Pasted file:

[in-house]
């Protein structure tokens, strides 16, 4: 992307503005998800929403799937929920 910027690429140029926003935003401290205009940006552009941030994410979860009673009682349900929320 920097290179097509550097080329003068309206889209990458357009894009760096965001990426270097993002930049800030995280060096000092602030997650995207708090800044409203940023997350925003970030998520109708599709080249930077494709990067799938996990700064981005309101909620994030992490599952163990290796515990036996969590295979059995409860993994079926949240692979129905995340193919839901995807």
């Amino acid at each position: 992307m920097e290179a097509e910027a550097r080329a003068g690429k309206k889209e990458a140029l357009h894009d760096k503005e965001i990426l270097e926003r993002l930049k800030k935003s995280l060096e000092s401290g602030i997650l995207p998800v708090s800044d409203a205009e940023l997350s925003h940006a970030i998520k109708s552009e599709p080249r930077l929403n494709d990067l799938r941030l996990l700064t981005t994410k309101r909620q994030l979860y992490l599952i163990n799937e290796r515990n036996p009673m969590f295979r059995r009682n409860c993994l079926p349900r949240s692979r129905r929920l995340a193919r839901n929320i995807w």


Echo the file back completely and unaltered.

[in-house]
């Protein structure tokens, strides 16, 4: 992307503005998800929403799937929920 910027690429140029926003935003401290205009940006552009941030994410979860009673009682349900929320 920097290179097509550097080329003068309206889209990458357009894009760096965001990426270097993002930049800030995280060096000092602030997650995207708090800044409203940023997350925003970030998520109708599709080249930077494709990067799938996990700064981005309101909620994030992490599952163990290796515990036996969590295979059995409860993994079926949240692979129905995340193919839901995807």
């Amino acid at each position: 992307m920097e290179a097509e910027a550097r080329a003068g690429k309206k889209e990458a140029l357009h894009d760096k503005e965001i990426l270097e926003r993002l930049k800030k935003s995280l060096e000092s401290g602030i997650l995207p998800v708090s800044d409203a205009e940023l997350s925003h940006a970030i998520k109708s552009e599709p080249r930077l929403n494709d990067l799938r941030l996990l700064t981005t994410k309101r909620q994030l979860y992490l599952i163990n799937e290796r515990n036996p009673m969590f295979r059995r009682n409860c993994l079926p349900r949240s692979r129905r929920l995340a193919r839901n929320i995807w």